Curtain falls on fledgling Performing Arts Center
The Redlands Performing Arts Center is no more. In its place will be a retail shop, said Calvin McLean.
The small theater on Vine Street, tucked inside and behind the larger Fox Theater, was being cleaned out Wednesday, in preparation for its changed role.
An apparent misunderstanding, and lack of funds, were singled out as the culprits in the collapse of the heralded Performing Arts Center. George Henderson, who worked with RPAC leader Lee Clark, blamed the requirement for a $30,000 sprinkler system, which had to be installed before the group could produce its planned events.
Operating on a shoestring, the RPAC group had hoped to produce events to raise funds to help in the renovation of the small theater, he said. Only one event, a haunted theater in October, was produced.
McLean said the lease RPAC signed included the fact the group would be responsible for repairing the interior of the Rainbow. "We gave them the property 'as is,'" McLean said.
"The agreement in the lease was they'd do whatever work was necessary."
McLean said he understood RPAC had support from many people and groups, but that the support "fell through."
Henderson said RPAC had "tremendous support" locally and that, with the help of Redlands Conservancy and the YWCA, had managed the rent for November. He was working with Clark "as a volunteer" to put on a benefit to help RPAC with its expenses.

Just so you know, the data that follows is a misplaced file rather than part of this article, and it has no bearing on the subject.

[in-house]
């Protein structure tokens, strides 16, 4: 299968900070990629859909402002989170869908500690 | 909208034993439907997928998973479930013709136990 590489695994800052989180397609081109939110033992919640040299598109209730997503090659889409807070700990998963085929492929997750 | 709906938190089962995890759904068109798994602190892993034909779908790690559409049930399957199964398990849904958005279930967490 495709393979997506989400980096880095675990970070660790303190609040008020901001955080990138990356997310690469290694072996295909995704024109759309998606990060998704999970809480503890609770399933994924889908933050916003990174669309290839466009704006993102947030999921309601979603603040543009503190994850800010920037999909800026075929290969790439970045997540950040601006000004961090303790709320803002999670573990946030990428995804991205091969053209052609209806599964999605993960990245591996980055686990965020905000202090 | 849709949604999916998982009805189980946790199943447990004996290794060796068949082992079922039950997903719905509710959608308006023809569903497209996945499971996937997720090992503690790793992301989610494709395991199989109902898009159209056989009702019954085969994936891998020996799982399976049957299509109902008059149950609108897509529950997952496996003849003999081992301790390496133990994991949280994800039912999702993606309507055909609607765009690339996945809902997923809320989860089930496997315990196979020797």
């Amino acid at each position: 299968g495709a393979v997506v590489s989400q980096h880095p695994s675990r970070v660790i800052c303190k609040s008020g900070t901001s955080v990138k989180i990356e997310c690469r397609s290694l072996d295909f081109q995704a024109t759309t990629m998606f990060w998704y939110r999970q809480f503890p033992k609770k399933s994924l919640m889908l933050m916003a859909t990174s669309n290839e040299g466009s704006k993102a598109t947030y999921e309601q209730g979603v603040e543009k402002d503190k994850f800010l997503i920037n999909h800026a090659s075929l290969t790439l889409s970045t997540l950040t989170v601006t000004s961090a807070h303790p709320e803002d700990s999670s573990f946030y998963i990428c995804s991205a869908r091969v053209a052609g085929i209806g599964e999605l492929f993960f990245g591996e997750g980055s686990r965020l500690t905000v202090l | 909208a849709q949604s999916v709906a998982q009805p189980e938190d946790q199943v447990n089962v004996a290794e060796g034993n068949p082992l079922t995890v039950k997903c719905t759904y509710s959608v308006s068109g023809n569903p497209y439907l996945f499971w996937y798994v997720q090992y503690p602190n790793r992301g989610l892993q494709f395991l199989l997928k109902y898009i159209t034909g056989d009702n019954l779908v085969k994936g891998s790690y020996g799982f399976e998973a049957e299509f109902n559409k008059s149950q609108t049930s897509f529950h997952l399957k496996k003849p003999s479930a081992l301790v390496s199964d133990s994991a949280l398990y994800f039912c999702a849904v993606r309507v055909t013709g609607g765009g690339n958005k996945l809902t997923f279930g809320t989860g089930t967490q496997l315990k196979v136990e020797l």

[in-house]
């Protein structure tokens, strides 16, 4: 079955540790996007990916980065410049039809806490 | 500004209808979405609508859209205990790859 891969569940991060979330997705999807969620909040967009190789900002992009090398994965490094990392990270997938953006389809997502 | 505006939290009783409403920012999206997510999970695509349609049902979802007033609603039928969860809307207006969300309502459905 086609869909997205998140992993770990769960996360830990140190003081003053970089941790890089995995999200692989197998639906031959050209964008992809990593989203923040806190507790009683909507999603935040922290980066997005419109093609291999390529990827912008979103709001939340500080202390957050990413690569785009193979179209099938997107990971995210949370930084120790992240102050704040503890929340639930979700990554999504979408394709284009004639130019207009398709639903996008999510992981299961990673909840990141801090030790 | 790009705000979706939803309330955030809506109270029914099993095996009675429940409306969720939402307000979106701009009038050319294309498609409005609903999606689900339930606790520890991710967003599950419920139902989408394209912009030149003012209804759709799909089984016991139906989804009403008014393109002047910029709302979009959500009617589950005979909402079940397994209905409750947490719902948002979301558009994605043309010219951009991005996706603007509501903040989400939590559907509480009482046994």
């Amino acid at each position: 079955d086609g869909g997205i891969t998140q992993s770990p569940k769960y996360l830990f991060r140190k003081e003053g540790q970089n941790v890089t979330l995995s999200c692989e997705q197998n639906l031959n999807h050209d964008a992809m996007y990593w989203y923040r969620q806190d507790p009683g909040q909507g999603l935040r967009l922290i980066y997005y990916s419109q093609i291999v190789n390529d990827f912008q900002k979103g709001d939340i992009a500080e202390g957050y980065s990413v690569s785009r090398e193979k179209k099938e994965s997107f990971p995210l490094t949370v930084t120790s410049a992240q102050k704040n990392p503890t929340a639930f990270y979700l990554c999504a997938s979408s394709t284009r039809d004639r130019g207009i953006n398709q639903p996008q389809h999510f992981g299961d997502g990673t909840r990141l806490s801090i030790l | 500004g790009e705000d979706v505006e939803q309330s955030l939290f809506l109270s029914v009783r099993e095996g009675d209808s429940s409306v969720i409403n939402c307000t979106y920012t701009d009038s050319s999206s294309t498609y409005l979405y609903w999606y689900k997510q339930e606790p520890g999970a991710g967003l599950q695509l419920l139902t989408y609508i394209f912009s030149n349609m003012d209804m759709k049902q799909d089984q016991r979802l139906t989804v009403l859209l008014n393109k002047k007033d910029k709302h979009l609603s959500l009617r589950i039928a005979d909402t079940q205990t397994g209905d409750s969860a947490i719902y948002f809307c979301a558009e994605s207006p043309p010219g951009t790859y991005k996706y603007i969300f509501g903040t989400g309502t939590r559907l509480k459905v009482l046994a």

However, the inability to produce funds for the sprinklers meant the play planned for December, and the January productions, had to be canceled.
Henderson said he felt the responsibility for a working sprinkler system should be that of the building's owner. He criticized McLean for not taking responsibility for repairing the sprinklers.
Bob Clark, head of Redlands Conservancy, said his group had helped RPAC by allowing the arts group to use the Conservancy's 501C number. That let RPAC collect funds and hold them for distribution as needed for rent and repairs.
Clark (no relation to Lee Clark) said the Conservancy had done that with at least one other nonprofit group because it takes so long for an organization to get the paperwork cleared to receive its own number.
He also said he thought the owners of the Fox "expected more than (RPAC) could do."
Lee Clark, leader of RPAC, could not be reached for comment.